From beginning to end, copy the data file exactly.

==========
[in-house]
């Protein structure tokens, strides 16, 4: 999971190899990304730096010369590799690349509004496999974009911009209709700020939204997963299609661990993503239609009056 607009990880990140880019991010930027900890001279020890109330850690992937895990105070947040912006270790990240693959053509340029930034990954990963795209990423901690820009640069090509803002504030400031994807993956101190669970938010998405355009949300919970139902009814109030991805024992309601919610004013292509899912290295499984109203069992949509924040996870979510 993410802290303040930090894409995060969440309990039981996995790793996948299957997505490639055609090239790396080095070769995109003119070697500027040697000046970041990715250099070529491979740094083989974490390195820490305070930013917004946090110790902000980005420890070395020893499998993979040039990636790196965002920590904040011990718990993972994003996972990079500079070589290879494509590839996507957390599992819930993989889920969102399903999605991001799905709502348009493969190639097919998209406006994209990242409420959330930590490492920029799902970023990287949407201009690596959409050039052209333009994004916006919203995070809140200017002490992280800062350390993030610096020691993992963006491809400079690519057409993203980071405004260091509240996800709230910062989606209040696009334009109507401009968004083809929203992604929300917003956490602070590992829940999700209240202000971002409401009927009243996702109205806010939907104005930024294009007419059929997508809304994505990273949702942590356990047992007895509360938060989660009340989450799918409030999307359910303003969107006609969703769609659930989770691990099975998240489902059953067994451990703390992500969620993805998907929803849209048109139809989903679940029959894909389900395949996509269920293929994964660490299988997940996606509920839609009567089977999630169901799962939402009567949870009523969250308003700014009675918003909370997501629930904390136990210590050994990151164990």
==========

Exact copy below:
[in-house]
């Protein structure tokens, strides 16, 4: 999971190899990304730096010369590799690349509004496999974009911009209709700020939204997963299609661990993503239609009056 607009990880990140880019991010930027900890001279020890109330850690992937895990105070947040912006270790990240693959053509340029930034990954990963795209990423901690820009640069090509803002504030400031994807993956101190669970938010998405355009949300919970139902009814109030991805024992309601919610004013292509899912290295499984109203069992949509924040996870979510 993410802290303040930090894409995060969440309990039981996995790793996948299957997505490639055609090239790396080095070769995109003119070697500027040697000046970041990715250099070529491979740094083989974490390195820490305070930013917004946090110790902000980005420890070395020893499998993979040039990636790196965002920590904040011990718990993972994003996972990079500079070589290879494509590839996507957390599992819930993989889920969102399903999605991001799905709502348009493969190639097919998209406006994209990242409420959330930590490492920029799902970023990287949407201009690596959409050039052209333009994004916006919203995070809140200017002490992280800062350390993030610096020691993992963006491809400079690519057409993203980071405004260091509240996800709230910062989606209040696009334009109507401009968004083809929203992604929300917003956490602070590992829940999700209240202000971002409401009927009243996702109205806010939907104005930024294009007419059929997508809304994505990273949702942590356990047992007895509360938060989660009340989450799918409030999307359910303003969107006609969703769609659930989770691990099975998240489902059953067994451990703390992500969620993805998907929803849209048109139809989903679940029959894909389900395949996509269920293929994964660490299988997940996606509920839609009567089977999630169901799962939402009567949870009523969250308003700014009675918003909370997501629930904390136990210590050994990151164990």